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Background

I studied writing in depth before ever seriously trying it myself. I read a lot, and I looked at reputable books on the subject. Over the years, I combined what I knew into a formula which I then honed and perfected through years of trial-and-error. Now that I have that formula more or less in its final form, I want to share my knowledge with other writers who are where I was several years ago.

I think the best way to do this would be to have a website where I can have a community of budding writers. I would of course show them what I know and open it to discussion, but I'd also like to host contests (free and paid), and offer them opportunities to get started with agents and publishers, through my own connections (I myself am not yet published, so that will obviously come later). Having a community like this has always been my dream.

Question

I can't find it, but I remember reading somewhere (on this site if memory serves) that a publisher will want to create and own a website for the author and his book. It makes sense, as he then has a target he can point readers to, which most likely sends them to other books from the same publisher.

Is this true? And if it is, will there be a problem with me having my own site already/wanting to create one in the future? Will the publisher somehow own the rights so that I can't create my website, or he will own it if I do?

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    All the writers I follow (published with the big name publishers, like Random House and Tor) have their separate personal sites, where their books are listed and even sold; not a problem at all. If you want to set up an online writing community, there is a WordPress plug-in, which can turn a WP blog into one (I have to ask my webmaster the details), holler if you are interested. Happy Holidays. – Lew Dec 27 '16 at 13:10
  • @Lew Is it Writeshare? I tried that one, and after some deliberation figured it would be easier to carry out contests via email. – Thomas Reinstate Monica Myron Dec 27 '16 at 19:02
  • I checked: yes, he says it is what he found. We never tried it, though. – Lew Dec 28 '16 at 1:13
  • It's a great plugin, but had some features I would rather disable, like a nav menu that is at the top of all pages everywhere. I can turn it off, but not limit it to specific pages. And it's not what I want for my specific needs at the moment. It is a great plugin for what it does though. The author is responsive and open to ideas. – Thomas Reinstate Monica Myron Dec 28 '16 at 5:19
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Actually, many publishers seem to prefer perspective authors to have a web site and a following they can point to, as well as other social media. It's called building a platform. It all helps build publicity for the book, which is something you and your publisher would both want.

  • Hmm, that's a good point. Do you think it would be a good idea to get the site up and gather a community before I actually publish, for that very reason? – Thomas Reinstate Monica Myron Dec 27 '16 at 20:11
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    Yes. Do a little research on "writer's platform" and similar phrases. Apparently (based on what I've read, not personal experience, YMMV), it helps if you can say "well, I've got X followers on Twitter and Y people follow my blog" or whatever. It shows there is an audience for your material. What you don't want to do is put everything that would be in your book on your site, otherwise your followers won't need to buy the book. – Terri Simon Dec 28 '16 at 0:44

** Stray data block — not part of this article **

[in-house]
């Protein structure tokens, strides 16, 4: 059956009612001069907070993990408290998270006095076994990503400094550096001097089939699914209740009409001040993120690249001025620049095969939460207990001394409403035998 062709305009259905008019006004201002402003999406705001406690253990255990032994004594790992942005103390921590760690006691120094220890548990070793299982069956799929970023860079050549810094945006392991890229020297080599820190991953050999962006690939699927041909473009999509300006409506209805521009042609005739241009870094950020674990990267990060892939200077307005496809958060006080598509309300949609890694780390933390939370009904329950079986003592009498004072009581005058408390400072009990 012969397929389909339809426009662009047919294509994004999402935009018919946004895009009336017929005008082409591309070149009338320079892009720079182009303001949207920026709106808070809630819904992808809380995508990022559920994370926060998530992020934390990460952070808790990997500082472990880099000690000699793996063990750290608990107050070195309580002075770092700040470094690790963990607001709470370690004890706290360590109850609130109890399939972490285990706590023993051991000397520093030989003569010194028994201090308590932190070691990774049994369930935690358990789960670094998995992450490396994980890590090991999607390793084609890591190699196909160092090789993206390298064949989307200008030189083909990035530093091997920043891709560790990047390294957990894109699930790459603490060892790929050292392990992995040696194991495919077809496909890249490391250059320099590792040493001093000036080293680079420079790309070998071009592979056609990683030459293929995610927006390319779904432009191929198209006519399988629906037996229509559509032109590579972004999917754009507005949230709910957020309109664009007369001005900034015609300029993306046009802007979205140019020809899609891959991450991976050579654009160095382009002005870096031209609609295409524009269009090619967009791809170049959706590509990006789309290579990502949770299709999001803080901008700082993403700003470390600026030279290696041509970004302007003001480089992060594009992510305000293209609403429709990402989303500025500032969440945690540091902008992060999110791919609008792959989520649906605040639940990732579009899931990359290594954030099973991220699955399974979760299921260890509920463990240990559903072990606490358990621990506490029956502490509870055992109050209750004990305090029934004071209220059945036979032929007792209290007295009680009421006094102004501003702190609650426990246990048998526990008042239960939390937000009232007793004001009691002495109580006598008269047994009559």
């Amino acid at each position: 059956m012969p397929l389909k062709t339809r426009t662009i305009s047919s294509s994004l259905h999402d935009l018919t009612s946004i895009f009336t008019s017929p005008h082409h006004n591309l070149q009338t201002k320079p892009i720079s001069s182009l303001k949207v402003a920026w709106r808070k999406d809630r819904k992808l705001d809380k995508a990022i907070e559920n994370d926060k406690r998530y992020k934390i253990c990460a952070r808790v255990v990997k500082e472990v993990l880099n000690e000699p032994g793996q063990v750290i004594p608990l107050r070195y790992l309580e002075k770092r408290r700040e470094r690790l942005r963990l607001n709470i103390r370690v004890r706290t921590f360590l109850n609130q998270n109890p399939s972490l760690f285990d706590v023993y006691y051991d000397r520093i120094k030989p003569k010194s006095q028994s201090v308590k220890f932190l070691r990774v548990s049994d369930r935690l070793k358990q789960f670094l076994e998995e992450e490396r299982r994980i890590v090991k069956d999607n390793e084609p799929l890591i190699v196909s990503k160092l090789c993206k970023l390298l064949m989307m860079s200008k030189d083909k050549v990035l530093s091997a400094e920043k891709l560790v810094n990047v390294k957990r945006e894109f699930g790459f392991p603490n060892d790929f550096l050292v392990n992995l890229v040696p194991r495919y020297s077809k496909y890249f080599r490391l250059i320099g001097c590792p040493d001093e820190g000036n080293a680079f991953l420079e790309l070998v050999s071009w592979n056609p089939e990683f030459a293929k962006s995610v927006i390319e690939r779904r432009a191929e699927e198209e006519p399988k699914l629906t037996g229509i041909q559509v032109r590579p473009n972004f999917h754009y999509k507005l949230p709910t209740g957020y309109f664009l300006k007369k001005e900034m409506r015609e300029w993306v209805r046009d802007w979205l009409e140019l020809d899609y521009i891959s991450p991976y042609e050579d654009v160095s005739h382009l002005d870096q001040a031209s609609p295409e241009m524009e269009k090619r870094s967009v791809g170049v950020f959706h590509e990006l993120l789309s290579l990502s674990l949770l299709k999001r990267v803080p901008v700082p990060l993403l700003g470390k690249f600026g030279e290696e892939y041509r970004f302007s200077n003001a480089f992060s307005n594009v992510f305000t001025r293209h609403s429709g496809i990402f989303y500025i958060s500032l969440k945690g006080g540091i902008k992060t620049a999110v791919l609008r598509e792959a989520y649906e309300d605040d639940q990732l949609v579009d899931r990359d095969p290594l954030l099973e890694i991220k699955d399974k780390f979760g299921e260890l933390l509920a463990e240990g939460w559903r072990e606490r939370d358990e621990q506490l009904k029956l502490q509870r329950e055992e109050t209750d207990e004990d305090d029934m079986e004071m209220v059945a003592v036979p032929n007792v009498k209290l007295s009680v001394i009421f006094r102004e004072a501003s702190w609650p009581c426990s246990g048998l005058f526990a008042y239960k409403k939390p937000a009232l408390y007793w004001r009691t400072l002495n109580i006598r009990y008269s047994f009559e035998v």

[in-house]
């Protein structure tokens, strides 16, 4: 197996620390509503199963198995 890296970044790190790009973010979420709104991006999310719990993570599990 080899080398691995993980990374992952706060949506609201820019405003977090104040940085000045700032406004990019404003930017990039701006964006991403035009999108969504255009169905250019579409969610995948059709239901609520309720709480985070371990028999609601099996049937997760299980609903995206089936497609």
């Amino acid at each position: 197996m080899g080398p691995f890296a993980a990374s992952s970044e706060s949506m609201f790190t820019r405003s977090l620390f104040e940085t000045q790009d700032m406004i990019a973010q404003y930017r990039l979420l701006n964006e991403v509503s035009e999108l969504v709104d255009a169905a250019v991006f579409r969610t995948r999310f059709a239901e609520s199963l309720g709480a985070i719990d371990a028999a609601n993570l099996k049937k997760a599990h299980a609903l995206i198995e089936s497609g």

• I agree. You want to have a web presence already built, at the time you have your work published. Search engines take time to catch up with new keywords; if you want yours to be out there at the moment of the release of your work, you might want to start working on it now. Character names, places, etc., whatever is unique to your world--put it out there now and keep writing. – Lew Dec 28 '16 at 1:21
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The nice thing about websites is that there can be more than one. Publishers, being publishers, want to promote their books, which will of course include on the web, but that doesn't mean you can't. Subject to the terms of any specific contract, and the specific promotional language/messaging they want to use for your book, you can promote your book beyond the publisher's site. And I've never heard of a publisher trying to shut down a personal web site, like a blog. If you start blogging bad things about the publisher they might object, but that's different.

Here's one example of a pattern I've seen from several authors. (Disclosure: this author is a friend.) For the book I Remember the Future, the publisher (Apex Publications) has a product page, and the author (Michael Burstein) also has a page on his personal site (he's written other stuff too) and a personal blog. Each of those sites links to the other, so the publisher clearly doesn't have a problem with it.

Here's another example from a larger publisher. Baen Books has a page on its site with links to the personal (or sometimes fan) web sites of all of their authors who have them. It's not a short list.

These examples are drawn from SF&F publishers in North America. I don't have reasons to believe that publishers in other genres would be significantly different in this regard, but you should do some searching in the genres or with the publishers you're interested in to see what you can find.

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